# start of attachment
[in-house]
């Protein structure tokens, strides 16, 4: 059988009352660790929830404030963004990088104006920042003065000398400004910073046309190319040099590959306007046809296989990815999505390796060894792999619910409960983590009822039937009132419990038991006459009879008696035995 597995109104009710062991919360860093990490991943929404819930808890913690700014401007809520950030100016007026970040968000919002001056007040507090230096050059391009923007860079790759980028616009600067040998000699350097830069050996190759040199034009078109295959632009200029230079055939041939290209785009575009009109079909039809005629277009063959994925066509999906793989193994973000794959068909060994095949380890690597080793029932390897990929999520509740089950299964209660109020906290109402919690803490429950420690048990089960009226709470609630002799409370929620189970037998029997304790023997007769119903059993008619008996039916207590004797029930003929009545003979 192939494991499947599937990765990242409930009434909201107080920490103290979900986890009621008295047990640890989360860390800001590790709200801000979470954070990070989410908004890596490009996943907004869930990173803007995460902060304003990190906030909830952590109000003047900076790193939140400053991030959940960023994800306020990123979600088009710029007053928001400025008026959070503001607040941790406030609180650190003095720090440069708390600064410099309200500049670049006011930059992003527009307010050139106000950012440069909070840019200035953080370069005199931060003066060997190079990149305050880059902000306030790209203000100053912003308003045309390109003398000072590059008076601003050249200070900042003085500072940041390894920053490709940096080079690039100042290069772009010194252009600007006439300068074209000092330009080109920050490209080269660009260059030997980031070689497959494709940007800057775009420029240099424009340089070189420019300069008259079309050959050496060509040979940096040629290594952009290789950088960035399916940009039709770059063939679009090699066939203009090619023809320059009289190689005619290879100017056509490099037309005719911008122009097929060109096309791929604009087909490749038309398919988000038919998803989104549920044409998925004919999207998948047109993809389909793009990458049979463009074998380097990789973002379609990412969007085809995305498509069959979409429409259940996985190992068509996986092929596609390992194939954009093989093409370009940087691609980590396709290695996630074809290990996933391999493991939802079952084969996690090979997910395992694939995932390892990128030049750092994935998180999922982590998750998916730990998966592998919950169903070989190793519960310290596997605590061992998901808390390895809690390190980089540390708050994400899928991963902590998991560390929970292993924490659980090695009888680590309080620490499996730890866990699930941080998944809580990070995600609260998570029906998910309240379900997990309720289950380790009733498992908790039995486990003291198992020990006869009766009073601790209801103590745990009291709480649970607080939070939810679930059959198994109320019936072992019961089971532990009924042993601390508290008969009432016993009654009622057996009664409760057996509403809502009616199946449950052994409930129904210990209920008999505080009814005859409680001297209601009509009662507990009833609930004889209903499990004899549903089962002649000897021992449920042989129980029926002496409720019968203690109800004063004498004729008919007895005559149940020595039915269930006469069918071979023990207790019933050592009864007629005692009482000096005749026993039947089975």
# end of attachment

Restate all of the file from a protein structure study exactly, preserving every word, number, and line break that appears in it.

[in-house]
């Protein structure tokens, strides 16, 4: 059988009352660790929830404030963004990088104006920042003065000398400004910073046309190319040099590959306007046809296989990815999505390796060894792999619910409960983590009822039937009132419990038991006459009879008696035995 597995109104009710062991919360860093990490991943929404819930808890913690700014401007809520950030100016007026970040968000919002001056007040507090230096050059391009923007860079790759980028616009600067040998000699350097830069050996190759040199034009078109295959632009200029230079055939041939290209785009575009009109079909039809005629277009063959994925066509999906793989193994973000794959068909060994095949380890690597080793029932390897990929999520509740089950299964209660109020906290109402919690803490429950420690048990089960009226709470609630002799409370929620189970037998029997304790023997007769119903059993008619008996039916207590004797029930003929009545003979 192939494991499947599937990765990242409930009434909201107080920490103290979900986890009621008295047990640890989360860390800001590790709200801000979470954070990070989410908004890596490009996943907004869930990173803007995460902060304003990190906030909830952590109000003047900076790193939140400053991030959940960023994800306020990123979600088009710029007053928001400025008026959070503001607040941790406030609180650190003095720090440069708390600064410099309200500049670049006011930059992003527009307010050139106000950012440069909070840019200035953080370069005199931060003066060997190079990149305050880059902000306030790209203000100053912003308003045309390109003398000072590059008076601003050249200070900042003085500072940041390894920053490709940096080079690039100042290069772009010194252009600007006439300068074209000092330009080109920050490209080269660009260059030997980031070689497959494709940007800057775009420029240099424009340089070189420019300069008259079309050959050496060509040979940096040629290594952009290789950088960035399916940009039709770059063939679009090699066939203009090619023809320059009289190689005619290879100017056509490099037309005719911008122009097929060109096309791929604009087909490749038309398919988000038919998803989104549920044409998925004919999207998948047109993809389909793009990458049979463009074998380097990789973002379609990412969007085809995305498509069959979409429409259940996985190992068509996986092929596609390992194939954009093989093409370009940087691609980590396709290695996630074809290990996933391999493991939802079952084969996690090979997910395992694939995932390892990128030049750092994935998180999922982590998750998916730990998966592998919950169903070989190793519960310290596997605590061992998901808390390895809690390190980089540390708050994400899928991963902590998991560390929970292993924490659980090695009888680590309080620490499996730890866990699930941080998944809580990070995600609260998570029906998910309240379900997990309720289950380790009733498992908790039995486990003291198992020990006869009766009073601790209801103590745990009291709480649970607080939070939810679930059959198994109320019936072992019961089971532990009924042993601390508290008969009432016993009654009622057996009664409760057996509403809502009616199946449950052994409930129904210990209920008999505080009814005859409680001297209601009509009662507990009833609930004889209903499990004899549903089962002649000897021992449920042989129980029926002496409720019968203690109800004063004498004729008919007895005559149940020595039915269930006469069918071979023990207790019933050592009864007629005692009482000096005749026993039947089975």